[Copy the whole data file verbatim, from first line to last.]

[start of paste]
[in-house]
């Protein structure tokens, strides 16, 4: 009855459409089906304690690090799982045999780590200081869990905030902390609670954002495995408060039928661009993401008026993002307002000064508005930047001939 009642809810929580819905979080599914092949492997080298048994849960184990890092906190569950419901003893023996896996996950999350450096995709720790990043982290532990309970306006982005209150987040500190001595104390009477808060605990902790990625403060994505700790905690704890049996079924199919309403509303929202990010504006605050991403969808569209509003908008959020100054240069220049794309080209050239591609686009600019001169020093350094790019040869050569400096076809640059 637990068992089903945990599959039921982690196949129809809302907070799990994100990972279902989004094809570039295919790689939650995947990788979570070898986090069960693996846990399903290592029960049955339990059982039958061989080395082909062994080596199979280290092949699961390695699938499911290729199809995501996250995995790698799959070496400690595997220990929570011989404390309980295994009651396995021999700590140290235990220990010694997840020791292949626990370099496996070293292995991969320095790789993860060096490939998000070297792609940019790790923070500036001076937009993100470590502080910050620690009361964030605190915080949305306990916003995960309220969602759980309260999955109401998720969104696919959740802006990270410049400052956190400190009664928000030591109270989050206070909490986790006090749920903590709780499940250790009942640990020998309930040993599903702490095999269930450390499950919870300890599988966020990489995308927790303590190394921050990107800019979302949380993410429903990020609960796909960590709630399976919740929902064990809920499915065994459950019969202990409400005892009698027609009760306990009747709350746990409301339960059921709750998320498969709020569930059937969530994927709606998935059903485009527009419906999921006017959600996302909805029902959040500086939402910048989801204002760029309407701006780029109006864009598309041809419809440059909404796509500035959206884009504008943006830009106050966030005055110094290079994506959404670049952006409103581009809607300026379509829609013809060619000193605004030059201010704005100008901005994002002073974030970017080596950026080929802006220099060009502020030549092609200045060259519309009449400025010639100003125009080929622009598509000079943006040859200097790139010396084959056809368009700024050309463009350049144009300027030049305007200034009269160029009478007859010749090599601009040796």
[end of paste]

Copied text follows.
[in-house]
């Protein structure tokens, strides 16, 4: 009855459409089906304690690090799982045999780590200081869990905030902390609670954002495995408060039928661009993401008026993002307002000064508005930047001939 009642809810929580819905979080599914092949492997080298048994849960184990890092906190569950419901003893023996896996996950999350450096995709720790990043982290532990309970306006982005209150987040500190001595104390009477808060605990902790990625403060994505700790905690704890049996079924199919309403509303929202990010504006605050991403969808569209509003908008959020100054240069220049794309080209050239591609686009600019001169020093350094790019040869050569400096076809640059 637990068992089903945990599959039921982690196949129809809302907070799990994100990972279902989004094809570039295919790689939650995947990788979570070898986090069960693996846990399903290592029960049955339990059982039958061989080395082909062994080596199979280290092949699961390695699938499911290729199809995501996250995995790698799959070496400690595997220990929570011989404390309980295994009651396995021999700590140290235990220990010694997840020791292949626990370099496996070293292995991969320095790789993860060096490939998000070297792609940019790790923070500036001076937009993100470590502080910050620690009361964030605190915080949305306990916003995960309220969602759980309260999955109401998720969104696919959740802006990270410049400052956190400190009664928000030591109270989050206070909490986790006090749920903590709780499940250790009942640990020998309930040993599903702490095999269930450390499950919870300890599988966020990489995308927790303590190394921050990107800019979302949380993410429903990020609960796909960590709630399976919740929902064990809920499915065994459950019969202990409400005892009698027609009760306990009747709350746990409301339960059921709750998320498969709020569930059937969530994927709606998935059903485009527009419906999921006017959600996302909805029902959040500086939402910048989801204002760029309407701006780029109006864009598309041809419809440059909404796509500035959206884009504008943006830009106050966030005055110094290079994506959404670049952006409103581009809607300026379509829609013809060619000193605004030059201010704005100008901005994002002073974030970017080596950026080929802006220099060009502020030549092609200045060259519309009449400025010639100003125009080929622009598509000079943006040859200097790139010396084959056809368009700024050309463009350049144009300027030049305007200034009269160029009478007859010749090599601009040796």